In other words, scientists might have just discovered evidence of the Good Lord’s very own poop!

  7. It may be a mistake to assume that the current crop of semi-literate creationists would have any loyalty to the reckonings of Archbishop Ussher. Their treatment of information leaves any statement being little more than a stage prop that can be changed or removed at whim. Generations of believing that certain peoples stories are always based in fact have left them with little facility to frame concepts that are outside the mystical realm. To be fair though, a large number of people who reject excessive use of fantasy have as difficult a time understanding how the mystical minded survive past childhood.

  8. Oh boy! I dread the sure to come ID/Creationists next movie/book to be released about the pooh us sciency peoples will sink to in order to discredit the facts of Gods Word. Isoropes? Yea right…… Deoxywhatever acid? Acid burns things it don’t build things you dumb Darwinianists. Geesh.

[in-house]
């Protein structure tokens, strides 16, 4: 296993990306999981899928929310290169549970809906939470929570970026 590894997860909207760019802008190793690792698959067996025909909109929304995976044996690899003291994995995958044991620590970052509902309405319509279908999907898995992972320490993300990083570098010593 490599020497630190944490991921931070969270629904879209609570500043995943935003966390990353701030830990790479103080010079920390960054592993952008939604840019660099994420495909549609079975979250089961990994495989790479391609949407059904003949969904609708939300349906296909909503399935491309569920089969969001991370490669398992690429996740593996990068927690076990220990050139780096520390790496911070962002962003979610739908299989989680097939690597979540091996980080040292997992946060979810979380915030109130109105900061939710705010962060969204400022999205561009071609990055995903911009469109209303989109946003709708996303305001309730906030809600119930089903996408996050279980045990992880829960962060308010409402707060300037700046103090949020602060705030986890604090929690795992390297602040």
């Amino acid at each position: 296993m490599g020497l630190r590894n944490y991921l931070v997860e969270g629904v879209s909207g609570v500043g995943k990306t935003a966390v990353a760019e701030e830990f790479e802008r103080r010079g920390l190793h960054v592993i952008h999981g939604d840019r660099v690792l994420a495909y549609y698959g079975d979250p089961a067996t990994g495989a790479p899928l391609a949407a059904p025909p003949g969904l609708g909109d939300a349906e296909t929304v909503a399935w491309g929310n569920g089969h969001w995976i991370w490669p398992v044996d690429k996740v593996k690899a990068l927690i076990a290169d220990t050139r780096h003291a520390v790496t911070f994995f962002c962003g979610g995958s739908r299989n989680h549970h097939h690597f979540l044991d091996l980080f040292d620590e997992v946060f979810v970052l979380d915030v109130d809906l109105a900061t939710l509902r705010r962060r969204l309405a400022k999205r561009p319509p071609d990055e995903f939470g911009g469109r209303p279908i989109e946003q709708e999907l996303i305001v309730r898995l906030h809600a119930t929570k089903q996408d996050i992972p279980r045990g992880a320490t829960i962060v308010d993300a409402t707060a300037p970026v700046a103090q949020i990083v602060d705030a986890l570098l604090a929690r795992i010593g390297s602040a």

9. Hi Megalonyx,

    Actually, I’m a she. You couldn’t have known that, so no problem. I just don’t want to parade under the false colors of the lordly Adam, when I’m actually one of those evil temptresses who is to blame for the fall and all our subsequent suffering.

  10. Sorry, Curmudgeon, you’ve got it wrong. It’s not the 15N evidence for manure that’s the problem for creationists; s**t is one thing they are never short of anyway. No, it’s the dating of the sites, which is based on completely different data anyway. So actually, the manure work doesn’t add anything new to ther pre-existing difficulties.

    Criticising creationists may be a bit like shooting fish in a barrel, but even at that one should take care to aim straight.

  11. Paul Braterman says: “Sorry, Curmudgeon, you’ve got it wrong.”